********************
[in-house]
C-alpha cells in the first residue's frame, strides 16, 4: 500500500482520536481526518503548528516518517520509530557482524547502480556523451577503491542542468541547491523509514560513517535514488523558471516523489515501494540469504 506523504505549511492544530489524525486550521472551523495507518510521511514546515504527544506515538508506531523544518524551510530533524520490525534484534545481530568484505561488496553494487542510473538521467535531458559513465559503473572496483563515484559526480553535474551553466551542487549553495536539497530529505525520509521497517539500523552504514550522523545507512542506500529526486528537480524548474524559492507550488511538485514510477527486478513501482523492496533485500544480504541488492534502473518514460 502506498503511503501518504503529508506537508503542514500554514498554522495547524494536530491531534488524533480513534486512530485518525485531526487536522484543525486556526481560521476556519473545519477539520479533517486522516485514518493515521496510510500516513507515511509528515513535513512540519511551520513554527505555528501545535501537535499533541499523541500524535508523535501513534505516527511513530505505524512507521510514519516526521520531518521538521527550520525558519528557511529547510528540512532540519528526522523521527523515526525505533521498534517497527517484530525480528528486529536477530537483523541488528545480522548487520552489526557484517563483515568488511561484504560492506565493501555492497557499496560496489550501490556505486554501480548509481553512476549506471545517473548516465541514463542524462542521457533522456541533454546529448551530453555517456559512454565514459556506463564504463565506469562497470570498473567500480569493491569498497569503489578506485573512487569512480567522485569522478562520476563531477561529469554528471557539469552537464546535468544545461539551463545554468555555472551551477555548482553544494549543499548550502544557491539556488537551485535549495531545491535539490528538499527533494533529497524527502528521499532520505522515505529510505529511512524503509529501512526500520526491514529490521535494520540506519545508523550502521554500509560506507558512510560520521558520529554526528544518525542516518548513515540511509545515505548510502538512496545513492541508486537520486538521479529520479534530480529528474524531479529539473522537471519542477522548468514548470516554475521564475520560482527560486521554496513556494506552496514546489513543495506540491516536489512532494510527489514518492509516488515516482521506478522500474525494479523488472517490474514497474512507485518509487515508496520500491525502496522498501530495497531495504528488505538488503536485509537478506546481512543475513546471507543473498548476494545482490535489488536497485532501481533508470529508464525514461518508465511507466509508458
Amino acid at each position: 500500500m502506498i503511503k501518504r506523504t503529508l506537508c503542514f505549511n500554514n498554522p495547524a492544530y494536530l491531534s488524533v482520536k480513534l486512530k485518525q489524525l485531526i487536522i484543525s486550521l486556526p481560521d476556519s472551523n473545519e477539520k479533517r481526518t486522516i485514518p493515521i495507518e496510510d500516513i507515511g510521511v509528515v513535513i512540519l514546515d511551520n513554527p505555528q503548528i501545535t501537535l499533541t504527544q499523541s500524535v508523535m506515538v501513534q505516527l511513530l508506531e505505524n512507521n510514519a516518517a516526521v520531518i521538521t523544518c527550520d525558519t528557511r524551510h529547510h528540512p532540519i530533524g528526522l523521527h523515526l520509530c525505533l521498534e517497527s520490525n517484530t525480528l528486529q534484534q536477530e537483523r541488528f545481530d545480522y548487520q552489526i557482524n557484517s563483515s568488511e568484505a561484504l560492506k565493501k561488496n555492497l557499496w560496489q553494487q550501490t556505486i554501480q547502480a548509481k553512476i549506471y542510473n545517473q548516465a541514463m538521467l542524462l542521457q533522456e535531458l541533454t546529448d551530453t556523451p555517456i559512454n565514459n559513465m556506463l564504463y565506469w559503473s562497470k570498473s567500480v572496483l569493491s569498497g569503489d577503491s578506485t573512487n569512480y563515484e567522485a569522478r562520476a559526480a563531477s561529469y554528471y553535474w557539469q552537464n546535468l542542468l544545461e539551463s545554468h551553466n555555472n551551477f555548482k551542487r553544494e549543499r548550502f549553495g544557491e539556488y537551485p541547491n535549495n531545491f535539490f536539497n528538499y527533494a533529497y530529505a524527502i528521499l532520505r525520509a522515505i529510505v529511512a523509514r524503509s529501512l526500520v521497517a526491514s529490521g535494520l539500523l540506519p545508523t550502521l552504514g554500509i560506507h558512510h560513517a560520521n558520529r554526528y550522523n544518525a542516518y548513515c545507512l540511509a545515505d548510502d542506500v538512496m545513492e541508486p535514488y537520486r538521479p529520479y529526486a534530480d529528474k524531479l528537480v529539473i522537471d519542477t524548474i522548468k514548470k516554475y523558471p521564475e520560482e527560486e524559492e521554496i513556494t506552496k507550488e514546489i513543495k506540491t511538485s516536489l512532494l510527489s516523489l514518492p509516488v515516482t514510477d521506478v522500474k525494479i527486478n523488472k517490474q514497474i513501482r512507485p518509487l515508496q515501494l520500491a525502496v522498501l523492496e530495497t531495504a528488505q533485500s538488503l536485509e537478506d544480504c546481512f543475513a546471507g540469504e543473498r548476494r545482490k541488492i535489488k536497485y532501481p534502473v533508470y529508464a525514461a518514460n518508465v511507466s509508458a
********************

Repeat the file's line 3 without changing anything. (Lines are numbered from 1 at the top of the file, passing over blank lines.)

Amino acid at each position: 500500500m502506498i503511503k501518504r506523504t503529508l506537508c503542514f505549511n500554514n498554522p495547524a492544530y494536530l491531534s488524533v482520536k480513534l486512530k485518525q489524525l485531526i487536522i484543525s486550521l486556526p481560521d476556519s472551523n473545519e477539520k479533517r481526518t486522516i485514518p493515521i495507518e496510510d500516513i507515511g510521511v509528515v513535513i512540519l514546515d511551520n513554527p505555528q503548528i501545535t501537535l499533541t504527544q499523541s500524535v508523535m506515538v501513534q505516527l511513530l508506531e505505524n512507521n510514519a516518517a516526521v520531518i521538521t523544518c527550520d525558519t528557511r524551510h529547510h528540512p532540519i530533524g528526522l523521527h523515526l520509530c525505533l521498534e517497527s520490525n517484530t525480528l528486529q534484534q536477530e537483523r541488528f545481530d545480522y548487520q552489526i557482524n557484517s563483515s568488511e568484505a561484504l560492506k565493501k561488496n555492497l557499496w560496489q553494487q550501490t556505486i554501480q547502480a548509481k553512476i549506471y542510473n545517473q548516465a541514463m538521467l542524462l542521457q533522456e535531458l541533454t546529448d551530453t556523451p555517456i559512454n565514459n559513465m556506463l564504463y565506469w559503473s562497470k570498473s567500480v572496483l569493491s569498497g569503489d577503491s578506485t573512487n569512480y563515484e567522485a569522478r562520476a559526480a563531477s561529469y554528471y553535474w557539469q552537464n546535468l542542468l544545461e539551463s545554468h551553466n555555472n551551477f555548482k551542487r553544494e549543499r548550502f549553495g544557491e539556488y537551485p541547491n535549495n531545491f535539490f536539497n528538499y527533494a533529497y530529505a524527502i528521499l532520505r525520509a522515505i529510505v529511512a523509514r524503509s529501512l526500520v521497517a526491514s529490521g535494520l539500523l540506519p545508523t550502521l552504514g554500509i560506507h558512510h560513517a560520521n558520529r554526528y550522523n544518525a542516518y548513515c545507512l540511509a545515505d548510502d542506500v538512496m545513492e541508486p535514488y537520486r538521479p529520479y529526486a534530480d529528474k524531479l528537480v529539473i522537471d519542477t524548474i522548468k514548470k516554475y523558471p521564475e520560482e527560486e524559492e521554496i513556494t506552496k507550488e514546489i513543495k506540491t511538485s516536489l512532494l510527489s516523489l514518492p509516488v515516482t514510477d521506478v522500474k525494479i527486478n523488472k517490474q514497474i513501482r512507485p518509487l515508496q515501494l520500491a525502496v522498501l523492496e530495497t531495504a528488505q533485500s538488503l536485509e537478506d544480504c546481512f543475513a546471507g540469504e543473498r548476494r545482490k541488492i535489488k536497485y532501481p534502473v533508470y529508464a525514461a518514460n518508465v511507466s509508458a